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Fennel - Foeniculum vulgare

The hardy Fennel plant is a striking 5 - 7 foot perennial with feathery leaves and tall stalks reaching up to umbels of yellow flowers, which flower during July and August and are followed by the ribbed oval-shaped seeds which are greenish grey in colour and wonderfully aromatic. All parts of the Fennel plant have a delicious aniseed aroma.

Fennel Seeds have been used for centuries as a spice and food preservative, and both the seeds and leaves are widely used in a variety of meat and fish dishes throughout Europe. Fennel is an excellent remedy for wind and indigestion, also very effective at warding off hunger pangs and was a favourite during the Mediaeval times during fasting. The Greeks called the plant marathron, reputedly being derived from a verb meaning "to grow thin" and it have been used as an early slimming aid. To stave off hunger pangs between breakfast and lunch try Fennel seed tea sweetened with honey as a breakfast tea - eat the seeds afterwards for their nutritional value. Alternatively try a cup of Fennel seed tea after a meal to aide digestion and sweeten the breath.

Chewing on the seeds is an effective remedy for bad breath - a mouthwash made from infusing a teaspoon of Fennel seeds to one cup of boiling water (allow to cool and strain before using) makes an effective remedy for gum disease, sore throats and is a welcome ingredient in herbal toothpastes.

The Greeks also used teas made from Fennel to remedy asthma and other respiratory ailments. Fennel contains creosol and alpha-pinene, compounds which are known to help loosen bronchial secretions. Fennel seeds can contain as much as 8,00 parts per miollion of alpha-pinene.

Fennel has compounds that act like the female hormone oestrogen and the seeds have been used in infusions for centuries to promote milk flow in nursing mothers. It is also commonly used as a remedy for colic and painful teething in babies.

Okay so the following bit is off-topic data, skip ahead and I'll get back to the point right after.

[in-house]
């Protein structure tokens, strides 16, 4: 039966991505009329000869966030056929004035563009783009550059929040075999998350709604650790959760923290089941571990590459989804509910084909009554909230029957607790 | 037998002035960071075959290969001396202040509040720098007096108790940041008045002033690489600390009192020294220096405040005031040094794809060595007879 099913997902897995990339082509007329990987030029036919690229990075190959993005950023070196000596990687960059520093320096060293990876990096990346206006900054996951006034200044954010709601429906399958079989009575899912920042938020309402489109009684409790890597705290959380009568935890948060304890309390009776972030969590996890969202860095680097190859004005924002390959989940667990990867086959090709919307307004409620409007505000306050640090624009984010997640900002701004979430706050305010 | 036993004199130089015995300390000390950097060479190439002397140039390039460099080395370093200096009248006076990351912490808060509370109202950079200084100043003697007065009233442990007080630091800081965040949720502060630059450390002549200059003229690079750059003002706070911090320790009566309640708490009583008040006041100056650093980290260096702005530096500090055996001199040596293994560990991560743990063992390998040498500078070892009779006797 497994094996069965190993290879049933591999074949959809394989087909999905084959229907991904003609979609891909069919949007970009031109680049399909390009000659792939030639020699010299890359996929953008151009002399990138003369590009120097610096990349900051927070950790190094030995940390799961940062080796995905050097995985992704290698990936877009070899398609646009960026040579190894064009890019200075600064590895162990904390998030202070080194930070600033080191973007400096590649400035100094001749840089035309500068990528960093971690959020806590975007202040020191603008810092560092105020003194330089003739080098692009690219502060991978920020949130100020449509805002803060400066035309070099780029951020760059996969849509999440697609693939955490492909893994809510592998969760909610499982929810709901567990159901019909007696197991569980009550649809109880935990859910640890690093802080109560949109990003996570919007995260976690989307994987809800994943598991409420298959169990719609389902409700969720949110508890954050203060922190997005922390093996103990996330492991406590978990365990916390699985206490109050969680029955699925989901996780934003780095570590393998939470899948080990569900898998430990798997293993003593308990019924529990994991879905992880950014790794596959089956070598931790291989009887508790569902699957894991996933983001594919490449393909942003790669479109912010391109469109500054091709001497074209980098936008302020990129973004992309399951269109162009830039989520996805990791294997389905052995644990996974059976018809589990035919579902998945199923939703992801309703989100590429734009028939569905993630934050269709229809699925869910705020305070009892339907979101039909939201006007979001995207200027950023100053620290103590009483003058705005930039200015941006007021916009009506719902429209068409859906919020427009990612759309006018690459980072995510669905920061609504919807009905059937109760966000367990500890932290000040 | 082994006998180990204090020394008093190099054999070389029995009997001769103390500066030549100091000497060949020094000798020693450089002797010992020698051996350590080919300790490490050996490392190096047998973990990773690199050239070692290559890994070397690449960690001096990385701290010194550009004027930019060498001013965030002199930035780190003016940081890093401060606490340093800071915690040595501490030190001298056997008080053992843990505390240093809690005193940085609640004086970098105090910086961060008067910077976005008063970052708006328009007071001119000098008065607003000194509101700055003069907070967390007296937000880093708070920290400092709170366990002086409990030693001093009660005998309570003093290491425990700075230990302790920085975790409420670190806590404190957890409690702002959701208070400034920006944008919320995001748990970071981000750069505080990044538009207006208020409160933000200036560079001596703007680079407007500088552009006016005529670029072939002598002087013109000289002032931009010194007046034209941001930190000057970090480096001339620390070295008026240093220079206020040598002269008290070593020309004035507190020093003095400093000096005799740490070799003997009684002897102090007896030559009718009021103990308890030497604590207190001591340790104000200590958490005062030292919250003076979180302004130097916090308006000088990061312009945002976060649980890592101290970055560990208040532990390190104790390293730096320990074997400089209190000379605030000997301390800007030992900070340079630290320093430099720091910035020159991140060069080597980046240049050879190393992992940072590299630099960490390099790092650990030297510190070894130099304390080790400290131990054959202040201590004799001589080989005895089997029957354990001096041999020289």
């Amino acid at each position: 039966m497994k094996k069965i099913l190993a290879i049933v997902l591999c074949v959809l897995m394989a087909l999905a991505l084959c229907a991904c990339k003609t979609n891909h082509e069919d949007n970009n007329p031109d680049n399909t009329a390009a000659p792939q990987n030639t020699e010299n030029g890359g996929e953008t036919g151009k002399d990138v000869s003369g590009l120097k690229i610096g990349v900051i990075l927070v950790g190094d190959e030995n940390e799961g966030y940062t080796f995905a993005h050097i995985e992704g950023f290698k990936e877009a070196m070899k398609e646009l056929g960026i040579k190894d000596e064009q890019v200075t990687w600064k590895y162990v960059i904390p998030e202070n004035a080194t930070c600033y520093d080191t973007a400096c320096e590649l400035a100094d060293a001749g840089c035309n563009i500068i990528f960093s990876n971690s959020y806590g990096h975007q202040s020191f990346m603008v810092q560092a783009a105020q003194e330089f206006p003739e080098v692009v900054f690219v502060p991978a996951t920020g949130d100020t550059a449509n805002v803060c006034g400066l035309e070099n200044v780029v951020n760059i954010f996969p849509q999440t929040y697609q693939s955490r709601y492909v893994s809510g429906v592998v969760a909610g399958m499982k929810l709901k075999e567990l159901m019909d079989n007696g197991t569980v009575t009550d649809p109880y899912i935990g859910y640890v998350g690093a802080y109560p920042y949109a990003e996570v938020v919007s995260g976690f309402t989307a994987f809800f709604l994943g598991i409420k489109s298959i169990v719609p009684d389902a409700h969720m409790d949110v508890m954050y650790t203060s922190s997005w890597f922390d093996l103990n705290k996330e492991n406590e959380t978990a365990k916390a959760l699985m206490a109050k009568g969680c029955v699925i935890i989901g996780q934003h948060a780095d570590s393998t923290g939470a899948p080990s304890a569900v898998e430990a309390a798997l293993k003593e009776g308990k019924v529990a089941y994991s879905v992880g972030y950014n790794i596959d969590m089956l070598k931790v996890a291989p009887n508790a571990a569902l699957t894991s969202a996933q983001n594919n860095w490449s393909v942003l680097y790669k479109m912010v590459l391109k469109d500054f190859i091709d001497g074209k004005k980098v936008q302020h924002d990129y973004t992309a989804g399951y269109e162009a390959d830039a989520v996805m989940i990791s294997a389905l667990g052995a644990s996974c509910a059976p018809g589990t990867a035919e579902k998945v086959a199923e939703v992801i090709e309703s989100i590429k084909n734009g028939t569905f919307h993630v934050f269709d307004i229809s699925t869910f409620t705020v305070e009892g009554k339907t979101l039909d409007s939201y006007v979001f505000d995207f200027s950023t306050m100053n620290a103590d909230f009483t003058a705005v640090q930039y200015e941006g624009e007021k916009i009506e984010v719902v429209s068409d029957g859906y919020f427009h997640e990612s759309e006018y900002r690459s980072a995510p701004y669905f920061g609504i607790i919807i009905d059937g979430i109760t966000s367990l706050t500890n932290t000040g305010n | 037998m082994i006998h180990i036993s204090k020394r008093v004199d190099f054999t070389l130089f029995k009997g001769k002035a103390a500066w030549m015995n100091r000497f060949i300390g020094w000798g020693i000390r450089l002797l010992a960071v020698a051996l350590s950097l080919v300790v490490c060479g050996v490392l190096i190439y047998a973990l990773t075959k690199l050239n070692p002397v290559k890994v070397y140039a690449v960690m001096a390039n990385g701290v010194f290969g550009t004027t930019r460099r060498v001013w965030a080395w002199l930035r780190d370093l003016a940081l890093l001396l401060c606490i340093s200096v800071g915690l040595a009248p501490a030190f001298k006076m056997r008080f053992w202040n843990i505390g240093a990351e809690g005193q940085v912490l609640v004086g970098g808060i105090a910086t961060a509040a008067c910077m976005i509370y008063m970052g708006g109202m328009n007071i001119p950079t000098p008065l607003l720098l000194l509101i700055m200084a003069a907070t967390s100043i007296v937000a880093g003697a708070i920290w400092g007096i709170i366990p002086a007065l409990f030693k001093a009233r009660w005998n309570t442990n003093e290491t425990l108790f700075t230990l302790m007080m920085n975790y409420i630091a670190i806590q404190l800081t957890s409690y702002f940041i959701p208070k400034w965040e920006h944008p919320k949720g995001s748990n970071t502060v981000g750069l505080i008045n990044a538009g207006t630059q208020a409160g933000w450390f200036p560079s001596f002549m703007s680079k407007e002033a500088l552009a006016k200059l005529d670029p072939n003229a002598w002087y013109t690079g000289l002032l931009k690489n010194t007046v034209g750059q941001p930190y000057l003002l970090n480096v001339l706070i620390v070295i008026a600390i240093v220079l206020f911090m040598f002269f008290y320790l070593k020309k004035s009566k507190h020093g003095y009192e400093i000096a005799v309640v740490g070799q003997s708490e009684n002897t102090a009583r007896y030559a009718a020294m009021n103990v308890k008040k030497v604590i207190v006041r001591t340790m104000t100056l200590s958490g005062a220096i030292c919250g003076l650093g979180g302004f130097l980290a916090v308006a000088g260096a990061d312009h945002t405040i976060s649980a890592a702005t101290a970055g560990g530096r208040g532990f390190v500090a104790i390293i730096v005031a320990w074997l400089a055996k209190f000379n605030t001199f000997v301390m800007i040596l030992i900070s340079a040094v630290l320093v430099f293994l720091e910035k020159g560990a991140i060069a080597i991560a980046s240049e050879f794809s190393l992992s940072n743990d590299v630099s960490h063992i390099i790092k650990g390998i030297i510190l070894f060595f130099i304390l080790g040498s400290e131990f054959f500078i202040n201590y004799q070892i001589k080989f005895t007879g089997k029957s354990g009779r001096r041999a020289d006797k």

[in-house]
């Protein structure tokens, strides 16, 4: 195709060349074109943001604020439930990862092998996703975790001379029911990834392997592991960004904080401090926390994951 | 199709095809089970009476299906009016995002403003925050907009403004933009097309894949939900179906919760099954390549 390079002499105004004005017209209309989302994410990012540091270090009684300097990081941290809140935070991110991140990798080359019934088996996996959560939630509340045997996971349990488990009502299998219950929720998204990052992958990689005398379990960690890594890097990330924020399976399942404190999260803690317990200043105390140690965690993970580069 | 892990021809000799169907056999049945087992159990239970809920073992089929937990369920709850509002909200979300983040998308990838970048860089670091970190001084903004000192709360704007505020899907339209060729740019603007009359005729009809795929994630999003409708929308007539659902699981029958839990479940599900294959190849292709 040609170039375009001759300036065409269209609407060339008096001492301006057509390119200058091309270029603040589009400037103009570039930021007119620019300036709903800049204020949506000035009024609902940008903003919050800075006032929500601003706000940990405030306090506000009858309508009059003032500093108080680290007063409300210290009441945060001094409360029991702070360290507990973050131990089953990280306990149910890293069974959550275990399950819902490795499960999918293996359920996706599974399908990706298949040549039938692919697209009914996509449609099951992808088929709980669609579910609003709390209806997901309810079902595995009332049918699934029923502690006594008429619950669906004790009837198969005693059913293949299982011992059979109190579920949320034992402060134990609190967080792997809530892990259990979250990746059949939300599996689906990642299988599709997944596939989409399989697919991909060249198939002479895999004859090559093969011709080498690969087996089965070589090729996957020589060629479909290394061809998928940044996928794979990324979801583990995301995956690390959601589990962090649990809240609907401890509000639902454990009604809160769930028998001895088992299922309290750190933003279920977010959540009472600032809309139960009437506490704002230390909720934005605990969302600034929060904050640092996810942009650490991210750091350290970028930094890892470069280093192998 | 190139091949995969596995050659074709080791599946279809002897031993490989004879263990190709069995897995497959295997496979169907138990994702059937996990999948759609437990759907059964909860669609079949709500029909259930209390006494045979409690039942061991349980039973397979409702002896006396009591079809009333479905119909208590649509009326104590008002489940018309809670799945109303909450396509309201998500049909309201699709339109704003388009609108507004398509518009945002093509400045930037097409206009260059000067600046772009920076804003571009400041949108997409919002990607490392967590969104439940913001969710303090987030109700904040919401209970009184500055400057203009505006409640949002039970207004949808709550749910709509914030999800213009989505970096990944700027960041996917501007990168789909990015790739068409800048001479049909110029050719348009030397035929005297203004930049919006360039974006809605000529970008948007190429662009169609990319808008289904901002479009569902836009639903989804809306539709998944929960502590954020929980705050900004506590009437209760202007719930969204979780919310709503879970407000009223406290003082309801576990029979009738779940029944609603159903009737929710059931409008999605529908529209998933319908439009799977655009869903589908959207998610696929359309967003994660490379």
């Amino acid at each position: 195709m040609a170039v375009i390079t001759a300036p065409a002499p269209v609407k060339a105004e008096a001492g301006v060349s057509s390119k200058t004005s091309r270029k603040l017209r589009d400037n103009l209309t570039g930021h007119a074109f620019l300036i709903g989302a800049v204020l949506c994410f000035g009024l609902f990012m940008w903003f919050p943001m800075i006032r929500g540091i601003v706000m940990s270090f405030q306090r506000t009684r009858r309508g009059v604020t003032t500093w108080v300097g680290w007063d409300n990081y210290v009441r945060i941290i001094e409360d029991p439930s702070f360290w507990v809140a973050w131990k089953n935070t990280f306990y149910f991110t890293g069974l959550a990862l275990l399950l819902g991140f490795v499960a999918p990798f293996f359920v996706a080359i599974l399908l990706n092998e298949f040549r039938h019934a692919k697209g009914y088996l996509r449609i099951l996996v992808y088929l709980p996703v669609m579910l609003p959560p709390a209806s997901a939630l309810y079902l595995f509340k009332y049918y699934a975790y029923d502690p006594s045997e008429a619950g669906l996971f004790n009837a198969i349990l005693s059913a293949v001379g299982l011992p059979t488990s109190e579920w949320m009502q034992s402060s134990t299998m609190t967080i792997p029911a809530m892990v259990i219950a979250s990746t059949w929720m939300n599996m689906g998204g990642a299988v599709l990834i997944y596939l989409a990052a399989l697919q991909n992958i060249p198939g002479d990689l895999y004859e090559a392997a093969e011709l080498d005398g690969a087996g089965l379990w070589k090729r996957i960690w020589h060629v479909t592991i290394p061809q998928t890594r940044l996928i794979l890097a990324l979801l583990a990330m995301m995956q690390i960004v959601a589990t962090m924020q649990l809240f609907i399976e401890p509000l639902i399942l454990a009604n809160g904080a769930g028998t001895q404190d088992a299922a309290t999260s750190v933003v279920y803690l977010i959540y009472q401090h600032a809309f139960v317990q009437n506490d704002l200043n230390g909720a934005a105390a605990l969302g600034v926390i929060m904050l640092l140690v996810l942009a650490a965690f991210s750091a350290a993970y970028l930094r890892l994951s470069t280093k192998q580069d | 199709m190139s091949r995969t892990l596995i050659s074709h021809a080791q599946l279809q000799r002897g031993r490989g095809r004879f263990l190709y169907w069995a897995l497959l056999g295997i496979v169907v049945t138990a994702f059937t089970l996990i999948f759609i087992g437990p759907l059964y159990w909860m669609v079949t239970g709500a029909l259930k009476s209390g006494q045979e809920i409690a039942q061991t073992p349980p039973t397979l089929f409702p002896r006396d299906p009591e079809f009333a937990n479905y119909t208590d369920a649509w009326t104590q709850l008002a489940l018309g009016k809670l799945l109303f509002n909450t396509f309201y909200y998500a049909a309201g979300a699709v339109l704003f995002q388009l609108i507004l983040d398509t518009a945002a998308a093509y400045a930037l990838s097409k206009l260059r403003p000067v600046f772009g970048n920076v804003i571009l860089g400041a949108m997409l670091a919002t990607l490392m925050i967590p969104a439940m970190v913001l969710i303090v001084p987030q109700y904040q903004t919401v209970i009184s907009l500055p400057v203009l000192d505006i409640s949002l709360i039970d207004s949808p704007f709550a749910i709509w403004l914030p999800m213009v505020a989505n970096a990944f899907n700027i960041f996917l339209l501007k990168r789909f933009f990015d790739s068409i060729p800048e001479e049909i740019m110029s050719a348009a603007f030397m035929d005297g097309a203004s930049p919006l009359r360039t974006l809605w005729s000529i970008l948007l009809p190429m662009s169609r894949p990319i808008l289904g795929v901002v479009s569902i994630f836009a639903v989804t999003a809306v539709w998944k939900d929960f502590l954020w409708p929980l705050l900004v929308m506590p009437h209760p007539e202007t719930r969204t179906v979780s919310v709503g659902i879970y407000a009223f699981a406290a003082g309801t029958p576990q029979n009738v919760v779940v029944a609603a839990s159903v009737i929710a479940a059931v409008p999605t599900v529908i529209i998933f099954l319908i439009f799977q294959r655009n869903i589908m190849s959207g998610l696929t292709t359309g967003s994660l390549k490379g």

Fennel seeds have been used for thousands of years to remedy sore eyes and conjunctivitis and to bring a sparkle to the eyes. Make an infusion just as you would for a cup of tea, leave covered for 10 minutes, strain and when cool enough use as an eyewash, or soak cotton pads in the infusion and place over the eyelids - relax for 10 minutes before removing. The infusion can also be used cold.
Fennel seeds are also a healing, cleansing ingredient for facial steams.

Fennel is a carminative, anti-spasmodic herb. It is also a mild laxative and is especially helpful for constipation caused by tension. Fennel Tea is also a folk remedy for relieving the aches and pains of flu.

In folklore Fennel was used in some regions to decorate houses at Midsummer to keep negative spirits at bay.

! Sweet Fennel essential oil should be used in moderation and with caution !
! The essential oil is not recommended for use by epileptics !
! Because of its estrogenic effect pregnant women should avoid medicinal amounts of the herb and should not use the essential oil !


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